Even if there is a solution to tackle the transformation problem of Kinect 3D input data to 2D video data, the respective ground truth would hardly be transferable to the other problem because the nature of the falls, their visual appearance and the contextual embedding is different. The adaption of an algorithm to a certain problem always introduces bias with respect to the data and the targeted task. As there were no training sequences showing real falls of elderly people, the training sequences had to be created synthetically by the young computer scientists by filming them simulating a fall to train the algorithm.
The ground truth was defined within this framework and a mathematical equation was formulated for the detection of falls. This equation was based on the relationship between two central visualized geometric elements; first, the orientation of the floor plane and second, a straight line visually representing the human body medial axis in the scene. The assumption was that the more similar the orientation of these two elements was, the more likely it was that a fall had occurred.
Once a specific critical threshold of this relation was reached, a fall was declared to be detected. From this observation can be concluded that ground truth, and connected to it the specific decision rules, should be generated for the specific material to avoid ambiguities as best as possible and to increase the likelihood of a correct detection.
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Similarly, for detecting people in films being killed and hence falling, a specific training dataset and ground truth needs to be established to enable a robust detection. To sum up, the data-centric nature of IPAs makes them less generalisable to other type of material or to the same actions in different contexts.
For the use of computer vision in the DH, this means that the more specific a given research topic or research question is, the more important it gets to actively participate in the generation of ground truth to improve the adaption of the tools to the actual problem. In the sequel, problems of ground truth construction and IPAs such as false negative and false positive detections and systematic biases are discussed.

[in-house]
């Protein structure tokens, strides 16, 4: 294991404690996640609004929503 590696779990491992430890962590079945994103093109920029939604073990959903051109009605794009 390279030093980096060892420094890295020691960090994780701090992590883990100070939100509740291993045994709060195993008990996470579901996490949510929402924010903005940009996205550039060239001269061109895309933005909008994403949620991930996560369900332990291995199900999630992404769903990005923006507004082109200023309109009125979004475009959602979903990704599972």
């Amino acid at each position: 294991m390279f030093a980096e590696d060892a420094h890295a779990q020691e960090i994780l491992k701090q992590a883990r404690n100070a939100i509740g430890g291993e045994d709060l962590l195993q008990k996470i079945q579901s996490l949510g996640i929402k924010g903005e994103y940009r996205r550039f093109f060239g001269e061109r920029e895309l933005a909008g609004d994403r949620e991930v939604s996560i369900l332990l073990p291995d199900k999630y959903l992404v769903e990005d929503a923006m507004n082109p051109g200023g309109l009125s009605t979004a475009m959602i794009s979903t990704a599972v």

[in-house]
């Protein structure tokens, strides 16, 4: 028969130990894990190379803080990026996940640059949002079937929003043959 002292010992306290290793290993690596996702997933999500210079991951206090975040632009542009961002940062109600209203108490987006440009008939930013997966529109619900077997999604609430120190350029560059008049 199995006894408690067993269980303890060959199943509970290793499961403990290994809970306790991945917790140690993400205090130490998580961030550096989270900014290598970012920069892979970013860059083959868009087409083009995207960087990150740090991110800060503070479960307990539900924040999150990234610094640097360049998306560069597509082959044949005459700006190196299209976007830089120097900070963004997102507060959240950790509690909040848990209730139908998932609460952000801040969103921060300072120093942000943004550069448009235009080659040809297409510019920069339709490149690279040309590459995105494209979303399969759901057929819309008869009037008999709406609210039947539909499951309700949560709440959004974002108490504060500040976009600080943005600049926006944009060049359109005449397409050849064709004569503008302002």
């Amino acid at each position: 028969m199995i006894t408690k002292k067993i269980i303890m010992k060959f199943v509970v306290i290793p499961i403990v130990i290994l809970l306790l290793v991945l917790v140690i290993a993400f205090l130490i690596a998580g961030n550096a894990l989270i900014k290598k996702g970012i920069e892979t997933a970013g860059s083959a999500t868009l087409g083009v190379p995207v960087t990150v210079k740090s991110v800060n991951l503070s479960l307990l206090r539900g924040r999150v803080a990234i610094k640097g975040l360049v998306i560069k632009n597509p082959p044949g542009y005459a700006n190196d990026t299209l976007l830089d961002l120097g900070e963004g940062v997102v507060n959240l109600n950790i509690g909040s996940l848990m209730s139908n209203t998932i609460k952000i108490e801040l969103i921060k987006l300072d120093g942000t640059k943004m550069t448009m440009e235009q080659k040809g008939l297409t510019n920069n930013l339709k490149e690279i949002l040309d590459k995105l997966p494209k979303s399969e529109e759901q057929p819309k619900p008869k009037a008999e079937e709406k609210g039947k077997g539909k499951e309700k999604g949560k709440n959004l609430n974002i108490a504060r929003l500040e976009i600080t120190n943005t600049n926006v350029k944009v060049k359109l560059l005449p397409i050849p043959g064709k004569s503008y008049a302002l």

What is at stake becomes apparent when talking about false negative and false positive detections. False negatives are relevant cases e. False positives are irrelevant cases e. Usually the performance of algorithms is measured by computing false negative rates and false positive rates. Here it has to be noted that the concept of gathering false negative and false positive rates does always imply that there is one universal ground truth with which any domains of scrutiny are examined to evaluate accuracy.
If in a specific case or context the detection rate of a certain class or object is rather low, this does not automatically mean that the specific class or object does not appear. It might be the case that the object is of course there but not detected because the algorithm has a systematic bias and is not able to detect it in the given context. To give an example: if a ground truth of people being killed in films was generated solely based on training images deriving from car accident scenes, sequences of people being killed in a shoot-out may not be recognized correctly.
The goal in the development of IPAs is always to achieve a large generalisation ability, i. At the same time the number of false detections should be minimised, which is usually a conflicting goal to generalisability. Thus, a tradeoff has to be found for each concrete task and application.
Furthermore, there is the risk of generating algorithmic bias. For example, Introna and Wood analysed the politics and implications of face recognition technologies One of their central results was that facial recognition algorithms have a systemic bias: men, Asian and Afro-American populations as well as older people are more likely to be recognised than women, white populations and younger people Bias in gender and race was also discovered in a more recent evaluation of three commercial gender classification systems. This bias originated from the fact that it was mainly men who developed those systems at this time and they used their own voices to record their training data speech sequences due to a lack of large training corpuses.
While there will be always be forms of algorithmic and human bias and we understand that an unbiased algorithm or world might not exist, it seems to be crucial to reduce bias in terms of transparency and algorithmic explanation possibilities as more and more political decisions are grounded in algorithms. Another example for scholars researching and fighting bias in machine learning is Joy Buolamwini. What are the consequences and implications for the Digital Humanities and for the use of automated visual analysis tools in this domain?